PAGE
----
Partners Hero.png

​Mobile app

​IMPROVE DONATION FLOW FOR PARTNERS

 

​BACKGROUND

CONTEXT

​Facing the challenge of using our design skills toward a social cause, my teammates and I designed a mobile app for a nonprofit called Partners, which focused on refugee crises around the world. All of us were passionate about this social cause and thought a mobile app would help attract future donors for this organization, which only had a website.

PROJECT DESCRIPTION

  • Project type: team of 3 UX designers

  • My role: research, design, presentation

  • Duration: 1-week sprint​​

  • Skills: UX research, UI design, usability testing, accessibility testing

  • Tools: Figma

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​PROBLEM SPACE

Partners Relief & Development is a charity organization that provides emergency relief for communities of displaced families during acute crisis events such as the Myanmar, Rohingya, and Middle East crises.

​The organization already has a website, but there's currently no mobile app, so we thought we'd create a mobile app to attract new donors, who might want to learn about the crises and donate on the go.

​How might we create a seamless mobile donation experience to motivate novice philanthropists?

​PRIMARY RESEARCH

We interviewed 9 people from various walks of life. They were of different ages (24-60) with various education backgrounds and working experiences (photographer, teacher, medical manager, UX designer, maintenance worker, freelance designer, team leader, accounting admin, server). Some were more experienced in researching social causes and donating to nonprofit organizations than others, but all 9 interviewees were not familiar with Partners and had not donated specifically to the refugee crises.

​Four themes arose from the interviews. 

partners themes.png
PERSONA

​From the interview insights, we developed a persona of Holly, who is an inexperienced philanthropist. She wanted to help the refugees but didn't know how and found the online information daunting.

partners persona.png
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SKETCHES

​We then looked for inspirations from other nonprofit apps to see how their donation flows would look like. Each of us then spent some time sketching individually and then came back as a team to vote on the UI elements that we would like to see in the final prototype. Decisions were made through dot voting.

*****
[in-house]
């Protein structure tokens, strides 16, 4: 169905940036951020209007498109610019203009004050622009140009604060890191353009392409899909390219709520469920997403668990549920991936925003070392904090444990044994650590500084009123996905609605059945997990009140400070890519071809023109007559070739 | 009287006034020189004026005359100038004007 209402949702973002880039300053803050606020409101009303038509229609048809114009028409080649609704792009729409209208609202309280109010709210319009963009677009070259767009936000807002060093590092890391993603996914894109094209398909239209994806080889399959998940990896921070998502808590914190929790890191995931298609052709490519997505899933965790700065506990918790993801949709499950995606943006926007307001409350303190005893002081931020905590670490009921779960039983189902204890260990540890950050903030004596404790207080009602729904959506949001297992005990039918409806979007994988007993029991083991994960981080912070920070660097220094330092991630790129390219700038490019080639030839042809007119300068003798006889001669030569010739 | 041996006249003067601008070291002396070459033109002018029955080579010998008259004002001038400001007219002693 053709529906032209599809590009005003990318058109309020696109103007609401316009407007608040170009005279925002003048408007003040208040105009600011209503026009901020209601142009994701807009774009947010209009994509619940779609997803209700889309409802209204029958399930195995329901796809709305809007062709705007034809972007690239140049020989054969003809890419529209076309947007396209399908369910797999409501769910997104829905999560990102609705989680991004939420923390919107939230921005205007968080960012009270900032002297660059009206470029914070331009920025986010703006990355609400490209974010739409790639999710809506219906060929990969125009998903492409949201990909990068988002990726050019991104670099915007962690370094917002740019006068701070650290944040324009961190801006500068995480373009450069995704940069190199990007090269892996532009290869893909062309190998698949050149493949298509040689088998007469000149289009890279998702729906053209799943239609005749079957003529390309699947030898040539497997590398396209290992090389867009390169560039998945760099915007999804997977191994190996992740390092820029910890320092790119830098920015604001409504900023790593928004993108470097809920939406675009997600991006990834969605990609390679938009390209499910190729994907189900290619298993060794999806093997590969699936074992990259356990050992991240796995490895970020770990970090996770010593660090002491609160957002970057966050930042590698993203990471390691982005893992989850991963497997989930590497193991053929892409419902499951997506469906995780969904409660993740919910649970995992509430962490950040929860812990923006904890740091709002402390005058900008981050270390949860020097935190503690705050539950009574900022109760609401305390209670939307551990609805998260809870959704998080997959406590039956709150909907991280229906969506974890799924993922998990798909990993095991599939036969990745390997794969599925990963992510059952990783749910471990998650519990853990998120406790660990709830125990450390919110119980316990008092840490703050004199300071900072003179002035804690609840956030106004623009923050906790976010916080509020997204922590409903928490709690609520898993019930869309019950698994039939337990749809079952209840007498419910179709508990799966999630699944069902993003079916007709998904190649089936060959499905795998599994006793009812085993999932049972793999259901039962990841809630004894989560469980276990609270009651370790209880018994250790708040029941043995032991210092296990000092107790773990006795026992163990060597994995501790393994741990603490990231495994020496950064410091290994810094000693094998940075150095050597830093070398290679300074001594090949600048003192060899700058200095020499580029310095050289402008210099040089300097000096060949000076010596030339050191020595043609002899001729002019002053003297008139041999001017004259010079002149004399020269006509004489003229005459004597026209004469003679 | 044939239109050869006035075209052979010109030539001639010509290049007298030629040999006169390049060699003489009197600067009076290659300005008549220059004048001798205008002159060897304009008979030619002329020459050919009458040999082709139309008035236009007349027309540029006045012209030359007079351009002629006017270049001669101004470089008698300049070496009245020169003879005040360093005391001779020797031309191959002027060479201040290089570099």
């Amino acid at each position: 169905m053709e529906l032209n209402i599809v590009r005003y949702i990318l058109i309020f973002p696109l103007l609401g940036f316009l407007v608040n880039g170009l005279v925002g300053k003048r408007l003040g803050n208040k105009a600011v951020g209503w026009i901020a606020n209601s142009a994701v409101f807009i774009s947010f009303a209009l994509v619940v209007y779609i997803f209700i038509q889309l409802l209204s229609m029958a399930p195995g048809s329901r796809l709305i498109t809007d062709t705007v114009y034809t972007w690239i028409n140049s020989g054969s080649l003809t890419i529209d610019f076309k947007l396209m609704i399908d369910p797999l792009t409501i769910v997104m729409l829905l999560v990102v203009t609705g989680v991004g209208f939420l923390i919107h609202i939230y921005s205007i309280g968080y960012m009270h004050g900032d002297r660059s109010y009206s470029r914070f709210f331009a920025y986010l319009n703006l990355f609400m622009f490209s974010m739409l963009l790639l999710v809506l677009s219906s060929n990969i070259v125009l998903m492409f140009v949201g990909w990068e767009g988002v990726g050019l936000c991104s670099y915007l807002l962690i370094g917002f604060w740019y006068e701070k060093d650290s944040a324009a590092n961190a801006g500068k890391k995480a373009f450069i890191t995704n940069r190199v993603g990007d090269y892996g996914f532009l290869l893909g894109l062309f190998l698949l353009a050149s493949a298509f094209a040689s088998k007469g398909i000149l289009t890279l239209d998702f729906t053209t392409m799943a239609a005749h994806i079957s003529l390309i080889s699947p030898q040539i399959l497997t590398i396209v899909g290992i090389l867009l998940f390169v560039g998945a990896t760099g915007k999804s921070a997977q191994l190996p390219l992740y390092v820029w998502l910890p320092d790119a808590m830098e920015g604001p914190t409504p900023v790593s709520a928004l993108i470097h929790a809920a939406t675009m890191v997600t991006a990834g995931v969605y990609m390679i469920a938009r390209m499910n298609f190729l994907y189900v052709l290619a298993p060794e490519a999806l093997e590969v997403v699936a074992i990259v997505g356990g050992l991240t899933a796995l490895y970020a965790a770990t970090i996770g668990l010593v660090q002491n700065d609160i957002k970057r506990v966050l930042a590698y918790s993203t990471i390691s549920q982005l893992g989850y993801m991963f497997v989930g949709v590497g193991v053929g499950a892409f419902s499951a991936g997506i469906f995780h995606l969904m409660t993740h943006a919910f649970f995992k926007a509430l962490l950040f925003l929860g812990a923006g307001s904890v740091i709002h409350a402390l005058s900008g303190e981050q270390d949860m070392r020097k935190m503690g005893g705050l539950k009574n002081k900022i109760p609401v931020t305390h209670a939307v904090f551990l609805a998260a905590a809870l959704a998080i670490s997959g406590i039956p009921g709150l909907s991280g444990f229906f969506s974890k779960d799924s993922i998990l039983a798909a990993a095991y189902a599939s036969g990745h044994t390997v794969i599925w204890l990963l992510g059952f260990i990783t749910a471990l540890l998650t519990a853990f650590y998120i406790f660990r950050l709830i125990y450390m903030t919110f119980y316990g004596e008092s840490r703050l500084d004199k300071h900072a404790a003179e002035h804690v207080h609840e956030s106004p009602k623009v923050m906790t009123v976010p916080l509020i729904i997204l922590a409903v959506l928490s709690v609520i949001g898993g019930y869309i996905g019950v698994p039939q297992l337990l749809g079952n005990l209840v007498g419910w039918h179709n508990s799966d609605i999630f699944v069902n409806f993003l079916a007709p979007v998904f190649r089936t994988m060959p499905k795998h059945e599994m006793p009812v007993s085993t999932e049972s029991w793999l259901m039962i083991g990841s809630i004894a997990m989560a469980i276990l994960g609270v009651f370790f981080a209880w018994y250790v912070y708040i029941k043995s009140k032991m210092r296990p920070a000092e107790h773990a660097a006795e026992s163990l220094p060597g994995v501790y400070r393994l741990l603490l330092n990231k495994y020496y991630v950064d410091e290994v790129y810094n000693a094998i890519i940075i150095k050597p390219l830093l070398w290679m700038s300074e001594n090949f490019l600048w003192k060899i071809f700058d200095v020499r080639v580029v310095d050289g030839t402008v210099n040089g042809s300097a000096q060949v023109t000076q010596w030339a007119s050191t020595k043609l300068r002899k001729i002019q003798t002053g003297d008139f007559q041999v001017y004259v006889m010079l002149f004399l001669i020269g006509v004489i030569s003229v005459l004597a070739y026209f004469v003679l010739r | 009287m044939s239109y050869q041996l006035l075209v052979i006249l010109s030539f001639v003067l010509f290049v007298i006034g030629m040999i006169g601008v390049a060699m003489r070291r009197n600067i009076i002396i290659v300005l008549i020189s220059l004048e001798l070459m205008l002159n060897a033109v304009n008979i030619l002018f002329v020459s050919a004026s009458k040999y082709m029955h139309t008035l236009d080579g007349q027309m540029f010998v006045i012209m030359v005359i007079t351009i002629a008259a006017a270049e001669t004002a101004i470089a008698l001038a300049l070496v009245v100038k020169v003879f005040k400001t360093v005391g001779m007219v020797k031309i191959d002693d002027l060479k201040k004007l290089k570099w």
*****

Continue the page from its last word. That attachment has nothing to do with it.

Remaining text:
partners sketches.png
PROTOTYPE V1
partners v1 home.png
partners v1 myanmar.png
partners v1 donation options.png
partners v1 confirmation.png
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​USABILITY TESTING

We conducted 5 testing sessions, each of which lasted 15 minutes. From the 5 tests, a few issues were found:

  • Accessibility issues (colour contrast)

  • Unclear buttons (Learn more, Get notified)

  • Confusing donation options (Amazon Smile, Birthday Fundraiser)

​All comments were organized into a design prioritization matrix and implemented for V2.

partners matrix.png
​IMPLEMENTATION OF TESTING RESULTS
partners v2 home.png
partners v1 home.png
partners v1 myanmar.png
partners v1 donation options.png
partners v2 myanmar.png
partners v2 donation options.png

​Accessibility and spacing were improved on the home screen. The confusing Learn more section was replaced by the organization's mission.

​The Myanmar Crisis page also saw improvement in accessibility (no more white text on yellow background or red text on black background). Text size was also increased for more visibility.

partners v2 confirmation.png
partners v1 confirmation.png

Confusing donation options were clarified and/or removed. 

​The modal also became more accessible with black, larger texts on yellow boxes.

Finally, we fixed issues with spacing and font sizes on the donation confirmation modal.

​FINAL PROTOTYPE
KEY LEARNINGS
  • Designing for a new device for an existing brand was challenging at first. We had to constantly refer to the logo, colour palette, and typography of the Partners website.

  • UX writing for nonprofit organizations was different. We tried to 'sell' the stories of the refugees rather than any commercial products.

  • ​If we had more time, we would have got another round of testing to refine the prototype further. One round of testing was sufficient for this 1-week sprint, but 2 rounds would have been even more insightful.